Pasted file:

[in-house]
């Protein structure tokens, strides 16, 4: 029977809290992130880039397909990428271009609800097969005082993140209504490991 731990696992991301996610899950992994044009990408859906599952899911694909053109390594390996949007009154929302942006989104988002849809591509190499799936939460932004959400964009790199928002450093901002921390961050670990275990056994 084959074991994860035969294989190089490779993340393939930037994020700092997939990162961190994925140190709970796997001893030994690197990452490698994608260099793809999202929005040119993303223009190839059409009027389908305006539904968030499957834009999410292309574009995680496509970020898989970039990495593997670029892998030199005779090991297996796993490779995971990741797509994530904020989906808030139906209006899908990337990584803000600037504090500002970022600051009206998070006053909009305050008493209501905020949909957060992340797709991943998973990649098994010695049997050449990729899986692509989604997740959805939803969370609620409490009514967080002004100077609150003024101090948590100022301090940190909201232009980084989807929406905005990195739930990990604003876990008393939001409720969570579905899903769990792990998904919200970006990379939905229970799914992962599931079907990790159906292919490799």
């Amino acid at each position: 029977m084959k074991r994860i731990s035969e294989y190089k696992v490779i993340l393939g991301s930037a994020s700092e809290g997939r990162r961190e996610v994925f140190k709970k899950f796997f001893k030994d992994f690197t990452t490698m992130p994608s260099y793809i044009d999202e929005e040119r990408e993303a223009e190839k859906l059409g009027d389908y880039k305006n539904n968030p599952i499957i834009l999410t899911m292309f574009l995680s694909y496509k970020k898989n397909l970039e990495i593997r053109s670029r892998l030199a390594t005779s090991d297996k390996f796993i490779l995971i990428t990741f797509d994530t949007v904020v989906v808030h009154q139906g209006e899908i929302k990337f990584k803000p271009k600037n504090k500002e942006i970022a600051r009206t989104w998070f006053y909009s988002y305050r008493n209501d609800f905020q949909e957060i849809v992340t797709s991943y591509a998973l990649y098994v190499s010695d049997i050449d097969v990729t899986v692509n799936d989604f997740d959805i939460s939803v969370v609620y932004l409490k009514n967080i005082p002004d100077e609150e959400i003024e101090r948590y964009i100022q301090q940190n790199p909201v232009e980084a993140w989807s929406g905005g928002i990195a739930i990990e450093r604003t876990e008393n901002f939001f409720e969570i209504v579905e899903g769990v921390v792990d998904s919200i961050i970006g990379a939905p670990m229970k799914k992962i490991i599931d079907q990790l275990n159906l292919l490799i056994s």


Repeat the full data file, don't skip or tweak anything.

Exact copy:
[in-house]
């Protein structure tokens, strides 16, 4: 029977809290992130880039397909990428271009609800097969005082993140209504490991 731990696992991301996610899950992994044009990408859906599952899911694909053109390594390996949007009154929302942006989104988002849809591509190499799936939460932004959400964009790199928002450093901002921390961050670990275990056994 084959074991994860035969294989190089490779993340393939930037994020700092997939990162961190994925140190709970796997001893030994690197990452490698994608260099793809999202929005040119993303223009190839059409009027389908305006539904968030499957834009999410292309574009995680496509970020898989970039990495593997670029892998030199005779090991297996796993490779995971990741797509994530904020989906808030139906209006899908990337990584803000600037504090500002970022600051009206998070006053909009305050008493209501905020949909957060992340797709991943998973990649098994010695049997050449990729899986692509989604997740959805939803969370609620409490009514967080002004100077609150003024101090948590100022301090940190909201232009980084989807929406905005990195739930990990604003876990008393939001409720969570579905899903769990792990998904919200970006990379939905229970799914992962599931079907990790159906292919490799």
């Amino acid at each position: 029977m084959k074991r994860i731990s035969e294989y190089k696992v490779i993340l393939g991301s930037a994020s700092e809290g997939r990162r961190e996610v994925f140190k709970k899950f796997f001893k030994d992994f690197t990452t490698m992130p994608s260099y793809i044009d999202e929005e040119r990408e993303a223009e190839k859906l059409g009027d389908y880039k305006n539904n968030p599952i499957i834009l999410t899911m292309f574009l995680s694909y496509k970020k898989n397909l970039e990495i593997r053109s670029r892998l030199a390594t005779s090991d297996k390996f796993i490779l995971i990428t990741f797509d994530t949007v904020v989906v808030h009154q139906g209006e899908i929302k990337f990584k803000p271009k600037n504090k500002e942006i970022a600051r009206t989104w998070f006053y909009s988002y305050r008493n209501d609800f905020q949909e957060i849809v992340t797709s991943y591509a998973l990649y098994v190499s010695d049997i050449d097969v990729t899986v692509n799936d989604f997740d959805i939460s939803v969370v609620y932004l409490k009514n967080i005082p002004d100077e609150e959400i003024e101090r948590y964009i100022q301090q940190n790199p909201v232009e980084a993140w989807s929406g905005g928002i990195a739930i990990e450093r604003t876990e008393n901002f939001f409720e969570i209504v579905e899903g769990v921390v792990d998904s919200i961050i970006g990379a939905p670990m229970k799914k992962i490991i599931d079907q990790l275990n159906l292919l490799i056994s």